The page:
For the record I put mine on my commute bike.... stopping and starting at a variety of traffic lights thru Leamington Spa quickly got me used to doing it..... almost better than the oft given advise of going for a ride on a quiet cycle path somewhere.... because you do not have the opportunity for multiple unclippings on those... (in general).

Yes you will have some comedic fails... but again as above, only denting your pride..
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Re: Getting used to Clipless Pedals

Postby MikeF » 15 Apr 2018, 10:01pm

Thornyone wrote:Never did get used to them. Sold the pair I bought years ago and have used toe clips ever since and been much happier :lol:

I prefer toe clips as well. Usable with any shoe as well, and for me buying shoes that fit is always a problem. Much of my recent cycling has been done with cheap Aldi shoes bought some years ago!
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mattsccm
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Re: Getting used to Clipless Pedals

Postby mattsccm » 15 Apr 2018, 10:16pm

I do hope that you had a mate or two with you when it went wrong. One of the pleasures of cycling, laughing at your mates first clipless topple.
You'll get used to them, just practice a lot and hope your mates see the next one.

the_twin
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Re: Getting used to Clipless Pedals

Postby the_twin » 15 Apr 2018, 10:47pm

If they're SPD pedals the multi release cleats (Shimano SH56 - cost about £9) are easier to get out as they release if you twist the foot in any direction rather than only outwards. Also make sure you have the retention force on the pedals set low (there's an Allen key adjuster on each side).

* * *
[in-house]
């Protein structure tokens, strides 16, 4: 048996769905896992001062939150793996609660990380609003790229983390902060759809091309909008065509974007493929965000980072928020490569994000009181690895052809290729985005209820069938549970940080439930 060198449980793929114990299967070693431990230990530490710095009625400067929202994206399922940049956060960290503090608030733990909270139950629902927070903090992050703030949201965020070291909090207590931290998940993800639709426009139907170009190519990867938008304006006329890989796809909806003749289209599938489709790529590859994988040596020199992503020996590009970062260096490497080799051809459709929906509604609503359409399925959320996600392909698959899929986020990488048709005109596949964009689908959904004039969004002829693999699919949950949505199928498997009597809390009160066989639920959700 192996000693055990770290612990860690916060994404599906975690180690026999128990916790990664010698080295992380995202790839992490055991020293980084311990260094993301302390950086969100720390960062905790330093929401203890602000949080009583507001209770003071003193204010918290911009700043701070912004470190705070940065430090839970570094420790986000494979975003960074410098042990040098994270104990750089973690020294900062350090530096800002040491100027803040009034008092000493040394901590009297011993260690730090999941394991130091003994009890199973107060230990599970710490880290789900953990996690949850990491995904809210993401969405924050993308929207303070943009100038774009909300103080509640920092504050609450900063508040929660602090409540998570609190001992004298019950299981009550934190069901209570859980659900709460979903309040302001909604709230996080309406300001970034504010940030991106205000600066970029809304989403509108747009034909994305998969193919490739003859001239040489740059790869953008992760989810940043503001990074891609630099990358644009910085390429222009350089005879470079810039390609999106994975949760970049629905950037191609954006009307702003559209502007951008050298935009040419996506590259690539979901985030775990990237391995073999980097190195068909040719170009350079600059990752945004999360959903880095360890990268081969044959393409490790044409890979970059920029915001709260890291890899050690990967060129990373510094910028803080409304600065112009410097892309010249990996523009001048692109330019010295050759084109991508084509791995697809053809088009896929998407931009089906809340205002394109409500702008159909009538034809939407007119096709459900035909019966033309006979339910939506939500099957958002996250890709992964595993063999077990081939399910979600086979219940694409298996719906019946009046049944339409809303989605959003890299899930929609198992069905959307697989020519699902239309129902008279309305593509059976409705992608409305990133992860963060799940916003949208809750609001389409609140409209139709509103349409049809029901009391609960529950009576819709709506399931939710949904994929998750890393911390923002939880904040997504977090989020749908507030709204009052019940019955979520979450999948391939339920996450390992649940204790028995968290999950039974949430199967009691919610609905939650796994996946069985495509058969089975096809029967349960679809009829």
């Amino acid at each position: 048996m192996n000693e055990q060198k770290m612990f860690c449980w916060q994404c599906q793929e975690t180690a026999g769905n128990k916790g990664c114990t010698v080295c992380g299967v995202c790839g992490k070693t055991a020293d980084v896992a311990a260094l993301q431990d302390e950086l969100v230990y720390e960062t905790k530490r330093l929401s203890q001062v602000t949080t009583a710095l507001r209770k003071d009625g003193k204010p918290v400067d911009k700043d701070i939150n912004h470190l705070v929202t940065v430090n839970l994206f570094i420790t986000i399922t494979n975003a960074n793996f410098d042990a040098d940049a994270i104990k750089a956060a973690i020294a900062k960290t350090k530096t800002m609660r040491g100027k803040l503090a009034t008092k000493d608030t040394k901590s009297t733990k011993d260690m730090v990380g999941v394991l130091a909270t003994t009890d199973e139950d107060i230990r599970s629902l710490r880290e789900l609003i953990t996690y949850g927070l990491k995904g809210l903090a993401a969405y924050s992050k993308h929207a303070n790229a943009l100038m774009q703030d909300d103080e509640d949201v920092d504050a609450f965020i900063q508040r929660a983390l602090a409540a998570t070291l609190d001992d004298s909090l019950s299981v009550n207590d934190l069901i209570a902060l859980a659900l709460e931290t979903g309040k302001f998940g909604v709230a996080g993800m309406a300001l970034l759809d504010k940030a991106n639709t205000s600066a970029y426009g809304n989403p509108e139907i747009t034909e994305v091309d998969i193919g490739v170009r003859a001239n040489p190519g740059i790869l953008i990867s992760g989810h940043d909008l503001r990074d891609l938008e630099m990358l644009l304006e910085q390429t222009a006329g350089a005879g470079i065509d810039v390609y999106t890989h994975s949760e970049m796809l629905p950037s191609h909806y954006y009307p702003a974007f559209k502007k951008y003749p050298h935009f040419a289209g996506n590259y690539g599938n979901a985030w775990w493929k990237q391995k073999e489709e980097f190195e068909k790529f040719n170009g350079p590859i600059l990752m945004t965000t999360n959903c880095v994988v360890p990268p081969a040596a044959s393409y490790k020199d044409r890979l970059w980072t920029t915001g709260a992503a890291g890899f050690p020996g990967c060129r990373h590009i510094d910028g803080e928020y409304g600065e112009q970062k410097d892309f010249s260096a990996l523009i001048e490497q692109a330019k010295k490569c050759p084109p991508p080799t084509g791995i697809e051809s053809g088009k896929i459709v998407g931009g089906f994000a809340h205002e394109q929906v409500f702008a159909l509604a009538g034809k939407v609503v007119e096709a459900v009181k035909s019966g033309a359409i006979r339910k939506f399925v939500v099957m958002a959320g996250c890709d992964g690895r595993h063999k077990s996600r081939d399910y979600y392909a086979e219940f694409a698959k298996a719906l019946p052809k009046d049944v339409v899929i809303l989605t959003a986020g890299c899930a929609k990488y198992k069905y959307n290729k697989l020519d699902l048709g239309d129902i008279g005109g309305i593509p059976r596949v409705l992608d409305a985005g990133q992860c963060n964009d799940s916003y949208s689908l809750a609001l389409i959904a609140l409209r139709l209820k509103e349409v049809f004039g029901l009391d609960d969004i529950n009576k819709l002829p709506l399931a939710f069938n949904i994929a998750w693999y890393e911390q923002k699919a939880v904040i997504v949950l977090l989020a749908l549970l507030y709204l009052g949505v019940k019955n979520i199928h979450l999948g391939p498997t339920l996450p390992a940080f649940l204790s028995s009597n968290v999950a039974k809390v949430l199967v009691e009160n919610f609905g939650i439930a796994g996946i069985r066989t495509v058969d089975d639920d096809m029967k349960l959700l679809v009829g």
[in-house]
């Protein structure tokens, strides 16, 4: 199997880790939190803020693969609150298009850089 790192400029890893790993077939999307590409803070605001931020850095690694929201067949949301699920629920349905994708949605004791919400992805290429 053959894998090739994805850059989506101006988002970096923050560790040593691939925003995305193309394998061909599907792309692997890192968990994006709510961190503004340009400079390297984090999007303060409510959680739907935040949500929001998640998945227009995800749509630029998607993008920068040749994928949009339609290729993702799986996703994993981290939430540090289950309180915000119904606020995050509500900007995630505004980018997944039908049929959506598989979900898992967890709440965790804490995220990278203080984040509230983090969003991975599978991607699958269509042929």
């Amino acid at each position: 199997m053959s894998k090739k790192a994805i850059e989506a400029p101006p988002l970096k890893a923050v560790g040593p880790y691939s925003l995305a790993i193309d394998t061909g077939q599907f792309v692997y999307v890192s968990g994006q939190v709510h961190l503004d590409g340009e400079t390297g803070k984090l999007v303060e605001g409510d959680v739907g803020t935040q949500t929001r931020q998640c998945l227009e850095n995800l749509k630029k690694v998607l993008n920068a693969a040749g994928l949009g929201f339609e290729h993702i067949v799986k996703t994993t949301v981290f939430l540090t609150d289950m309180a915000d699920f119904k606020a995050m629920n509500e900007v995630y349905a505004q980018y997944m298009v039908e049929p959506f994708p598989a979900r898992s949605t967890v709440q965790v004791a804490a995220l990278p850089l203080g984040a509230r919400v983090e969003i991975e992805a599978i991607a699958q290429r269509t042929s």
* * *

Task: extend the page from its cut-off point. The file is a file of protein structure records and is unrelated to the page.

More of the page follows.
nayaksrinivasv
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Re: Getting used to Clipless Pedals

Postby nayaksrinivasv » 15 Apr 2018, 11:30pm

Thank you all for your quick replies. Are Shimano PD400 pedals better than normal SPD ones? Am thinking if I should replace my Broadman SPD s with a new one?

the_twin
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Re: Getting used to Clipless Pedals

Postby the_twin » 16 Apr 2018, 12:21am

Don't know about those pedals. If you don't have multi release cleats, that would be the first thing to think about changing. You should try getting used to the ones you have I think. Everybody has the same early experiences of the occasional comedy toppling over. You could practice in the park on some grass to avoid landing in the road until you develop the necessary brain-foot instinctive pathway.

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Redvee
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Re: Getting used to Clipless Pedals

Postby Redvee » 16 Apr 2018, 1:48am

Having ridden SPD pedals for 25+ years I've still had moments with them but rarely, I had my first moment after 2 minutes of riding :oops: but I'm so used to them now that I usually come to a complete stop before I unclip.

Thornyone
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Re: Getting used to Clipless Pedals

Postby Thornyone » 16 Apr 2018, 7:54am

MikeF wrote:I prefer toe clips as well. Usable with any shoe as well, and for me buying shoes that fit is always a problem. Much of my recent cycling has been done with cheap Aldi shoes bought some years ago!

The only problem I experience with toe clips at present is when it is damp. Unlike my previous Shimano shoes (or the old Diadora pair I use in very cold weather) the current shoes have an attached nylon cleat, which can sometimes slip a bit when wet, meaning a couple of attempts. Years ago I had some Tioga clip pedals and they were the easiest to slip into I have had. Must investigate some different shoes, though the problem is a minor irritation rather than a safety issue.

Thornyone
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Re: Getting used to Clipless Pedals

Postby Thornyone » 16 Apr 2018, 7:59am

the_twin wrote:If they're SPD pedals the multi release cleats (Shimano SH56 - cost about £9) are easier to get out as they release if you twist the foot in any direction rather than only outwards. Also make sure you have the retention force on the pedals set low (there's an Allen key adjuster on each side).

I think that a big part of my problem with them was that the pair I had, many years ago, were outward-only release and with strong retention force, but it probably also was due in part to being so used to just whipping my foot back to release from a standard toe clip (and I never have straps tight on them).